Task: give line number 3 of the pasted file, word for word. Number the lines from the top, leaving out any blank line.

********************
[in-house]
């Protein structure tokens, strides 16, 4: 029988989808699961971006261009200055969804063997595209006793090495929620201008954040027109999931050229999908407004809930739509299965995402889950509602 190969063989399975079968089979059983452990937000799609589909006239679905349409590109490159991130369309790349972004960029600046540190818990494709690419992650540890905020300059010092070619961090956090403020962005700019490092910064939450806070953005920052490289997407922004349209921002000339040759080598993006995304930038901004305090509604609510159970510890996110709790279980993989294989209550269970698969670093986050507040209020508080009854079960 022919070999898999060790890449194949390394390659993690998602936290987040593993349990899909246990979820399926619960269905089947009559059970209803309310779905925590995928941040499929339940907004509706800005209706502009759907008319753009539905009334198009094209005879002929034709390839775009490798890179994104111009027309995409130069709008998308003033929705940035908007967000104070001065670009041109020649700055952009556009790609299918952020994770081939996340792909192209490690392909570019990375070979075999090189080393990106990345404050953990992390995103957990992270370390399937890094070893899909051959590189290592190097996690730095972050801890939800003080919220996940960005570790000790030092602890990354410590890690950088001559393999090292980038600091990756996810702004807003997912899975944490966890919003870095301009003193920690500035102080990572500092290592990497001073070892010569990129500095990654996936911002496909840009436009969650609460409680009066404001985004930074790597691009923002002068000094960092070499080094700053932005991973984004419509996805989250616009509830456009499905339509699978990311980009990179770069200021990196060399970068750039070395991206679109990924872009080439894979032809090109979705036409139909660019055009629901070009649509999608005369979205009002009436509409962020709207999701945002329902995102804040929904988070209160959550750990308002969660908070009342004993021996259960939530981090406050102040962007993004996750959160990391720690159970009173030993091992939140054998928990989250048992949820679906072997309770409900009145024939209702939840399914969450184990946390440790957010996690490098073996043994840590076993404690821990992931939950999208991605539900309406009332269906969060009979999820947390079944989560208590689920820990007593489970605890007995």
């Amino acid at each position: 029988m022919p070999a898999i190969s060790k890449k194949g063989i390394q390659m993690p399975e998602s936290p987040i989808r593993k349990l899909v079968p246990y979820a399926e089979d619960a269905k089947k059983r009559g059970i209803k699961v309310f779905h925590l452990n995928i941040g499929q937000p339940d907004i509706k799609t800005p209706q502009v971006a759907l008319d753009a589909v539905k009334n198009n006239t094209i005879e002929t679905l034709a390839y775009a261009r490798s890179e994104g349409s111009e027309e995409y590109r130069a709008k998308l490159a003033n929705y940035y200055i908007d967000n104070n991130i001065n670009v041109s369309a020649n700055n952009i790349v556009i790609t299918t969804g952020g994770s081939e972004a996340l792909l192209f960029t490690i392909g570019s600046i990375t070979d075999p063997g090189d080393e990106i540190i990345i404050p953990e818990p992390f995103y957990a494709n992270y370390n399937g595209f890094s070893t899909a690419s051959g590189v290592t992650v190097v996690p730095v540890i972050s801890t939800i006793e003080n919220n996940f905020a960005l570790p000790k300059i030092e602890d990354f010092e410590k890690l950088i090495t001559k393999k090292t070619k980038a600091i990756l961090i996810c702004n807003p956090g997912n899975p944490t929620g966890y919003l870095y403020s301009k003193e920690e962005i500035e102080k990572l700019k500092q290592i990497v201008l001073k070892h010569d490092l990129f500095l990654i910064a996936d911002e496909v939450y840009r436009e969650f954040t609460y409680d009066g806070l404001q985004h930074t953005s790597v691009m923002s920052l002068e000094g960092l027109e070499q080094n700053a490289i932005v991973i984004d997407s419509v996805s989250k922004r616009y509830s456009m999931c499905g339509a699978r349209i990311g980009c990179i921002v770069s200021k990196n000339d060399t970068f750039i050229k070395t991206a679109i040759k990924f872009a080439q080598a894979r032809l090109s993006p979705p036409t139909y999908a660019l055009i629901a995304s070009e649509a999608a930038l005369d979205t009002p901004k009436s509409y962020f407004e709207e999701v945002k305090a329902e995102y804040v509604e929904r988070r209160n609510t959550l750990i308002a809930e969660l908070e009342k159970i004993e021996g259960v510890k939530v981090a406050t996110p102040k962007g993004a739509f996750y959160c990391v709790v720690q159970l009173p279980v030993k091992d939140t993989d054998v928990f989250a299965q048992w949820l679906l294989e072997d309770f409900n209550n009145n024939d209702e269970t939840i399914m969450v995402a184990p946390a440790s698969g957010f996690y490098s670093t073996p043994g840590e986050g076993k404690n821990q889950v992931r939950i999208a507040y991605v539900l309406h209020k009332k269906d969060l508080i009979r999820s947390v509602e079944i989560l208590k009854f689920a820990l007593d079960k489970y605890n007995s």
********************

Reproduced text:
């Amino acid at each position: 029988m022919p070999a898999i190969s060790k890449k194949g063989i390394q390659m993690p399975e998602s936290p987040i989808r593993k349990l899909v079968p246990y979820a399926e089979d619960a269905k089947k059983r009559g059970i209803k699961v309310f779905h925590l452990n995928i941040g499929q937000p339940d907004i509706k799609t800005p209706q502009v971006a759907l008319d753009a589909v539905k009334n198009n006239t094209i005879e002929t679905l034709a390839y775009a261009r490798s890179e994104g349409s111009e027309e995409y590109r130069a709008k998308l490159a003033n929705y940035y200055i908007d967000n104070n991130i001065n670009v041109s369309a020649n700055n952009i790349v556009i790609t299918t969804g952020g994770s081939e972004a996340l792909l192209f960029t490690i392909g570019s600046i990375t070979d075999p063997g090189d080393e990106i540190i990345i404050p953990e818990p992390f995103y957990a494709n992270y370390n399937g595209f890094s070893t899909a690419s051959g590189v290592t992650v190097v996690p730095v540890i972050s801890t939800i006793e003080n919220n996940f905020a960005l570790p000790k300059i030092e602890d990354f010092e410590k890690l950088i090495t001559k393999k090292t070619k980038a600091i990756l961090i996810c702004n807003p956090g997912n899975p944490t929620g966890y919003l870095y403020s301009k003193e920690e962005i500035e102080k990572l700019k500092q290592i990497v201008l001073k070892h010569d490092l990129f500095l990654i910064a996936d911002e496909v939450y840009r436009e969650f954040t609460y409680d009066g806070l404001q985004h930074t953005s790597v691009m923002s920052l002068e000094g960092l027109e070499q080094n700053a490289i932005v991973i984004d997407s419509v996805s989250k922004r616009y509830s456009m999931c499905g339509a699978r349209i990311g980009c990179i921002v770069s200021k990196n000339d060399t970068f750039i050229k070395t991206a679109i040759k990924f872009a080439q080598a894979r032809l090109s993006p979705p036409t139909y999908a660019l055009i629901a995304s070009e649509a999608a930038l005369d979205t009002p901004k009436s509409y962020f407004e709207e999701v945002k305090a329902e995102y804040v509604e929904r988070r209160n609510t959550l750990i308002a809930e969660l908070e009342k159970i004993e021996g259960v510890k939530v981090a406050t996110p102040k962007g993004a739509f996750y959160c990391v709790v720690q159970l009173p279980v030993k091992d939140t993989d054998v928990f989250a299965q048992w949820l679906l294989e072997d309770f409900n209550n009145n024939d209702e269970t939840i399914m969450v995402a184990p946390a440790s698969g957010f996690y490098s670093t073996p043994g840590e986050g076993k404690n821990q889950v992931r939950i999208a507040y991605v539900l309406h209020k009332k269906d969060l508080i009979r999820s947390v509602e079944i989560l208590k009854f689920a820990l007593d079960k489970y605890n007995s």